William Everson

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For the film preservationist, historian and academic, see William K. Everson. For the U.S. Army general, see William G. Everson.

William Everson (September 10, 1912 – June 3, 1994), also known as Brother Antoninus, was an American poet of the San Francisco Renaissance and was also a literary critic and small press printer.

Beginnings[edit]

Everson was born in Sacramento, California. His Christian Scientist parents, both of whom were printers, raised him on a farm outside the small fruit-growing town of Selma, which is south of Fresno in California's San Joaquin Valley. He played football at Selma High School and attended Fresno State College (later California State University, Fresno).

As a poet, thinker and man[edit]

Everson was an influential member of the San Francisco Renaissance in poetry and worked closely with Kenneth Rexroth during this period of his life. Throughout his life, Everson was a devotee of the work and lifestyle of poet Robinson Jeffers. Much of his work as a critic was done on Jeffers's poetry.

Everson registered as an anarchist and a pacifist with his draft board, in compliance with the 1940 draft bill. In 1943, he was sent to a Civilian Public Service (CPS) work camp for conscientious objectors in Oregon.[1] In Camp Angel at Waldport, Oregon, with other poets, artists and actors such as Kemper Nomland, William Eshelman, Kermit Sheets, Glen Coffield, George Woodcock and Kenneth Patchen, he founded a fine-arts program in which the CPS men staged plays and poetry-readings and learned the craft of fine printing. During his time as a conscientious objector, Everson completed The Residual Years, a volume of poems that launched him to national fame.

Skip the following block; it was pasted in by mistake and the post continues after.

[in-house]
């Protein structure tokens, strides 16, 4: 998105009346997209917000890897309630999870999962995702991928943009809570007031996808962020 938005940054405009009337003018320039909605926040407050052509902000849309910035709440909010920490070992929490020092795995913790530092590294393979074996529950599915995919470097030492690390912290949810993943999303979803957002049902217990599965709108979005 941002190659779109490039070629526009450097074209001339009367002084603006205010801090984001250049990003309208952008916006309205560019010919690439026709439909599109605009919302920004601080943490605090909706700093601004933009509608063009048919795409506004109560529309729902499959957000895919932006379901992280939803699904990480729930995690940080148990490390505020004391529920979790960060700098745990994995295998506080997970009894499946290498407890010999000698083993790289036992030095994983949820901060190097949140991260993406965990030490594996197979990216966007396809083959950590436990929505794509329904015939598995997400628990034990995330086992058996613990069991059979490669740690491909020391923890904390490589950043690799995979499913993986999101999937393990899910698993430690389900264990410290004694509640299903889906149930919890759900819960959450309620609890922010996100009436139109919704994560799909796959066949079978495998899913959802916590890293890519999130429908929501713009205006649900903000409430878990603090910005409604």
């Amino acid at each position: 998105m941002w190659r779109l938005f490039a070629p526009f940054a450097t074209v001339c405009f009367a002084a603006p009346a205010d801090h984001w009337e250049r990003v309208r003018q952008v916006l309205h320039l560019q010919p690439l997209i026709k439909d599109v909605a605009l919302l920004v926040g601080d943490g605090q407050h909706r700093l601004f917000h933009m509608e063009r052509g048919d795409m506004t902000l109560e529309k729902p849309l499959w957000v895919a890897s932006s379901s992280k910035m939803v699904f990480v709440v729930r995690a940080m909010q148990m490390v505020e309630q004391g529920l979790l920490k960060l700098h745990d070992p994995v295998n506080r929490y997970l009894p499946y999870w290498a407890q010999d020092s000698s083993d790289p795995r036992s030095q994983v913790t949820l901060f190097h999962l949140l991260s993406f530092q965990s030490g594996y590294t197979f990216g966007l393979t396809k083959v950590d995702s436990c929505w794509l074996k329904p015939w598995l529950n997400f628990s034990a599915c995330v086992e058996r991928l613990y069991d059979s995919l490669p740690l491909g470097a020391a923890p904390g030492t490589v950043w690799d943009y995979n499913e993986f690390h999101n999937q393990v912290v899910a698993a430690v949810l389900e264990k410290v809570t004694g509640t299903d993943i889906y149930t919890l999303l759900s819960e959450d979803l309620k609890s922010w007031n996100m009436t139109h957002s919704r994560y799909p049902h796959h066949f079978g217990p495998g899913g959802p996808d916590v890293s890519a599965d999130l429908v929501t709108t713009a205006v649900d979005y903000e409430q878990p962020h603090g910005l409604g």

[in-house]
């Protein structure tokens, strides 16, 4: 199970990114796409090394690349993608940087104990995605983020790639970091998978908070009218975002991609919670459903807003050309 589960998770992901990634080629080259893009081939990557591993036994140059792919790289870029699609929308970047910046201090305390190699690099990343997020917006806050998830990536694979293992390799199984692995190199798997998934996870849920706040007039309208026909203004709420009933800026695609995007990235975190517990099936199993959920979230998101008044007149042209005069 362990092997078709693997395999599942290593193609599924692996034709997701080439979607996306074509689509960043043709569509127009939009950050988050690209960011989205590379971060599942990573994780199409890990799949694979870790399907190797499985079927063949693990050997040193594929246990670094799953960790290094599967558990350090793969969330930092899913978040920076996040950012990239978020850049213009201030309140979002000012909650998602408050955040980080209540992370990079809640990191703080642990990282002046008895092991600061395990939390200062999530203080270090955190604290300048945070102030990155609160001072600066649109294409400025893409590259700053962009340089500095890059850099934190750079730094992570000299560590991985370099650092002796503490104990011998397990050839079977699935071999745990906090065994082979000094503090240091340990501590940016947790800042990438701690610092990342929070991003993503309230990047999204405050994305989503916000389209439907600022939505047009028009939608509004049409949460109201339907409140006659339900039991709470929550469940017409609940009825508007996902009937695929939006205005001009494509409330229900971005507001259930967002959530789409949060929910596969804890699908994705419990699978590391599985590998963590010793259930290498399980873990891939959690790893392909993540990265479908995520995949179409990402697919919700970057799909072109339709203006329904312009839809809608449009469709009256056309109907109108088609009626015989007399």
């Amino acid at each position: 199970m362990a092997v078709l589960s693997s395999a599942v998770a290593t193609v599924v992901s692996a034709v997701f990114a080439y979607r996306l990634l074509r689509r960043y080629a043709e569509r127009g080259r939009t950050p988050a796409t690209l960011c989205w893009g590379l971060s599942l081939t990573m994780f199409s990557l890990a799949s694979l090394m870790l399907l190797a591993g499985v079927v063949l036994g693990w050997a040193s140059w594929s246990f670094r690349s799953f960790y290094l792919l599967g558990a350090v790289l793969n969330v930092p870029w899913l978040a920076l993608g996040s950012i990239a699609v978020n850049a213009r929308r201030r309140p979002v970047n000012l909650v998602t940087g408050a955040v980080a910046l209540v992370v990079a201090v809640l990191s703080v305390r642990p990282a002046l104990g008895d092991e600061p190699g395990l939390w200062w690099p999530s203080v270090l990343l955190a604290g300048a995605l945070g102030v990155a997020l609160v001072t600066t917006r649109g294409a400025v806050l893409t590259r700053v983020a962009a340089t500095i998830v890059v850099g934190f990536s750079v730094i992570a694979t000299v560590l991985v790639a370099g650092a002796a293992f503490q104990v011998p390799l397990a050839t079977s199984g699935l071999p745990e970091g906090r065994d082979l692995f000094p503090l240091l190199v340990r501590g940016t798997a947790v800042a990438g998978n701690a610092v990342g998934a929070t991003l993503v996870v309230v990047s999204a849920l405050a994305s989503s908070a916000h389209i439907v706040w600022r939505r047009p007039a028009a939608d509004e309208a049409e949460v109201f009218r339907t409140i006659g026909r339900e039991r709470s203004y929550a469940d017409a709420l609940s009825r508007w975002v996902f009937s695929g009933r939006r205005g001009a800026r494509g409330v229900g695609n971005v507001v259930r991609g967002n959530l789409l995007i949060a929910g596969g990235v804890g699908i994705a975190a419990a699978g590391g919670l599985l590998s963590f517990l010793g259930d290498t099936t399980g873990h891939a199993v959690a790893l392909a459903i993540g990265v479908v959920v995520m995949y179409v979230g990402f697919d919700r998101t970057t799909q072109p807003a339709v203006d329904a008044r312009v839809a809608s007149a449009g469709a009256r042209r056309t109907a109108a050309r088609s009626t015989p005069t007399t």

Everson joined the Catholic Church in 1951 and soon became involved with the Catholic Worker Movement in Oakland, California. He took the name "Brother Antoninus" when he joined the Dominican Order in 1951 in Oakland. A colorful literary and counterculture figure, he was subsequently nicknamed the "Beat Friar." He left the Dominicans in 1969 to embrace a growing sexual awakening, and married a woman many years his junior. The 1974 poem Man-Fate explores this transformation. Everson was stricken by Parkinson's Disease in 1972, and its effects on him became a powerful element in his public readings.